Legal - Withholding and withdrawing life-sustaining treatment Factsheet
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Factsheet: Withholding and Withdrawing Life-Sustaining Medical Treatment

Decisions to withhold or withdraw life-sustaining medical treatment are common in end of life and palliative care. Sometimes they are made by the person themselves (if they have capacity), and sometimes they are made on behalf of the person (if they no longer have capacity). This factsheet explains the law on withholding and withdrawing on life-sustaining treatment.

Clarifying the law

This factsheet explains:

  • What is life-sustaining treatment
  • When a decision to withhold or withdraw life-sustaining treatment can be made
  • Who can make the decision
  • When the decision must be followed

What is life-sustaining treatment?

‘Life-sustaining treatment’ is treatment that is needed to prolong a person’s life. Examples include cardiopulmonary resuscitation, artificial hydration and nutrition, artificial ventilation, and in some circumstances, antibiotics and blood transfusions. When is it lawful to withhold or withdraw treatment? A decision to withhold or withdraw treatment is a common feature of medical practice when a person is approaching the end of life. The law that governs this practice differs depending on whether the person has capacity to make treatment decisions.

When is it lawful to withhold or withdraw treatment?

A decision to withhold or withdraw treatment is a common feature of medical practice when a person is approaching the end of life. The law that governs this practice differs depending on whether the person has capacity to make treatment decisions.

Where the person has capacity

A person with capacity may refuse any medical treatment, even if it is needed to keep the person alive. It is lawful for a health professional to withhold or withdraw treatment from a person with capacity who has refused that treatment. In fact, a health professional who provides treatment contrary to a refusal will have committed an assault on the person.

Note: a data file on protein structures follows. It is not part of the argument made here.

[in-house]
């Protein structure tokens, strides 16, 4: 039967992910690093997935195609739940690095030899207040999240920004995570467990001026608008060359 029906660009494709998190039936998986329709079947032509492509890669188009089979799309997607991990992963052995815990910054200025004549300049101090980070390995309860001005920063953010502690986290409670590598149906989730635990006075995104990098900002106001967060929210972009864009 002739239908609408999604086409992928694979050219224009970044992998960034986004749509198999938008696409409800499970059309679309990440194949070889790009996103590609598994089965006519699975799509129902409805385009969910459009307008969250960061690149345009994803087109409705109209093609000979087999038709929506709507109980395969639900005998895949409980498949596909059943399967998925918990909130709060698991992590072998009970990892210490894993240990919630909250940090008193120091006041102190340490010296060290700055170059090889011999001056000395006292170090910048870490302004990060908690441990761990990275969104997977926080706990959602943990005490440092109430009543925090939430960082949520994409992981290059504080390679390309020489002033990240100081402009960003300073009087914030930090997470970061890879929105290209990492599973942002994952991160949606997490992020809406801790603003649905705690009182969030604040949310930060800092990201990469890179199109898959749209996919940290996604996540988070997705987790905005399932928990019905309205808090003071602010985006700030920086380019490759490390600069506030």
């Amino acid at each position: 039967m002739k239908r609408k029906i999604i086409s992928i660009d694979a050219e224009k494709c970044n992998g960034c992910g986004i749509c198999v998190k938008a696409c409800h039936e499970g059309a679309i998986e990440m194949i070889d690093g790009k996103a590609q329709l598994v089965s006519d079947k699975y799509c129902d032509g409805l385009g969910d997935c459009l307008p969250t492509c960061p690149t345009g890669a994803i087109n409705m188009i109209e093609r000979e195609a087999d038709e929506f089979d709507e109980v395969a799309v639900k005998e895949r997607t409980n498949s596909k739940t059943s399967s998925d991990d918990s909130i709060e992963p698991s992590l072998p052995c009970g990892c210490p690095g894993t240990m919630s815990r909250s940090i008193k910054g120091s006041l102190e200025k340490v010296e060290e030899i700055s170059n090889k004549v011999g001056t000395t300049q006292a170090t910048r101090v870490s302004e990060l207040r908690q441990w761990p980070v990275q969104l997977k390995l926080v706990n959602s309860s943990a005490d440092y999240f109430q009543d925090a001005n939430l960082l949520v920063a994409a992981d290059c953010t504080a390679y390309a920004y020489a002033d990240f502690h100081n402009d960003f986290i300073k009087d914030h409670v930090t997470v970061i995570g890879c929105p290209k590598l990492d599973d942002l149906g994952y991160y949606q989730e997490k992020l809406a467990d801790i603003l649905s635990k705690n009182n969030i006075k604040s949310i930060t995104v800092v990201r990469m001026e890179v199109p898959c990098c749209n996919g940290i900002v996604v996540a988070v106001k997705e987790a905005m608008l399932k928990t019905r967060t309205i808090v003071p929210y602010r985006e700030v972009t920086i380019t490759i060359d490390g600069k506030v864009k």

Where the person does not have capacity

When a person does not have decision-making capacity, a decision to withhold or withdraw life-sustaining treatment can still be lawful in some cases. These include:

  1. When the person has a valid Advance Care Directive which refuses that treatment.
  2. A decision made by the person’s substitute decision-maker to withhold or withdraw treatment. The law on this is not the same throughout Australia. It is important to consult the guardianship and medical treatment legislation in your State and Territory to determine when a substitute decision-maker can make this kind of decision.
  3. When providing the treatment would not be in the person’s best interests. This is sometimes referred to as treatment that is futile or non-beneficial.

An example of this kind of treatment may be the artificial nutrition or hydration of a person in the final stages of dementia who can no longer swallow.

Learn more about the law on withholding and withdrawing treatment in your State or Territory at End of Life Law in Australia.

Decision-making about life-sustaining treatment is discussed further in the End of Life Law Toolkit’s Advance Care Directives and Substitute Decision-Making factsheets.